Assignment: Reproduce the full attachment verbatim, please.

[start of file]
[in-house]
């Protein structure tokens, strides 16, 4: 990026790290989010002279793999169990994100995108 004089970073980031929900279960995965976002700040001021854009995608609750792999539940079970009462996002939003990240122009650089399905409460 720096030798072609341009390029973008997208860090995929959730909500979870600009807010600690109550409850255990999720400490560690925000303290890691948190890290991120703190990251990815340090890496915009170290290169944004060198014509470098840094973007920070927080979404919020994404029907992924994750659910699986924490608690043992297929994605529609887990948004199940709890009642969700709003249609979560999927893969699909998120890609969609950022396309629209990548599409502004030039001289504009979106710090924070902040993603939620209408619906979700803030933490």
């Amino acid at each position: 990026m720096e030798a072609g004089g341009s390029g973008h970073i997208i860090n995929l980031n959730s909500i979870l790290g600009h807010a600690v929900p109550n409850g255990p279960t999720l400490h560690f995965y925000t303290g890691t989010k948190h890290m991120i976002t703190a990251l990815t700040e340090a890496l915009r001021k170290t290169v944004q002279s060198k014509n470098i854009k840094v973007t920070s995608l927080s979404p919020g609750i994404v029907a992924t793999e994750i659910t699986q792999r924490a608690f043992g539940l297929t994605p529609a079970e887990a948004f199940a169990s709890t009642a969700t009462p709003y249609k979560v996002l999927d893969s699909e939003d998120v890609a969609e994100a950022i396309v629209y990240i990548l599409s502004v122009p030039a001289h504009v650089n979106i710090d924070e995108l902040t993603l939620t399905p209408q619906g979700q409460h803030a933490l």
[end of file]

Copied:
[in-house]
């Protein structure tokens, strides 16, 4: 990026790290989010002279793999169990994100995108 004089970073980031929900279960995965976002700040001021854009995608609750792999539940079970009462996002939003990240122009650089399905409460 720096030798072609341009390029973008997208860090995929959730909500979870600009807010600690109550409850255990999720400490560690925000303290890691948190890290991120703190990251990815340090890496915009170290290169944004060198014509470098840094973007920070927080979404919020994404029907992924994750659910699986924490608690043992297929994605529609887990948004199940709890009642969700709003249609979560999927893969699909998120890609969609950022396309629209990548599409502004030039001289504009979106710090924070902040993603939620209408619906979700803030933490």
């Amino acid at each position: 990026m720096e030798a072609g004089g341009s390029g973008h970073i997208i860090n995929l980031n959730s909500i979870l790290g600009h807010a600690v929900p109550n409850g255990p279960t999720l400490h560690f995965y925000t303290g890691t989010k948190h890290m991120i976002t703190a990251l990815t700040e340090a890496l915009r001021k170290t290169v944004q002279s060198k014509n470098i854009k840094v973007t920070s995608l927080s979404p919020g609750i994404v029907a992924t793999e994750i659910t699986q792999r924490a608690f043992g539940l297929t994605p529609a079970e887990a948004f199940a169990s709890t009642a969700t009462p709003y249609k979560v996002l999927d893969s699909e939003d998120v890609a969609e994100a950022i396309v629209y990240i990548l599409s502004v122009p030039a001289h504009v650089n979106i710090d924070e995108l902040t993603l939620t399905p209408q619906g979700q409460h803030a933490l």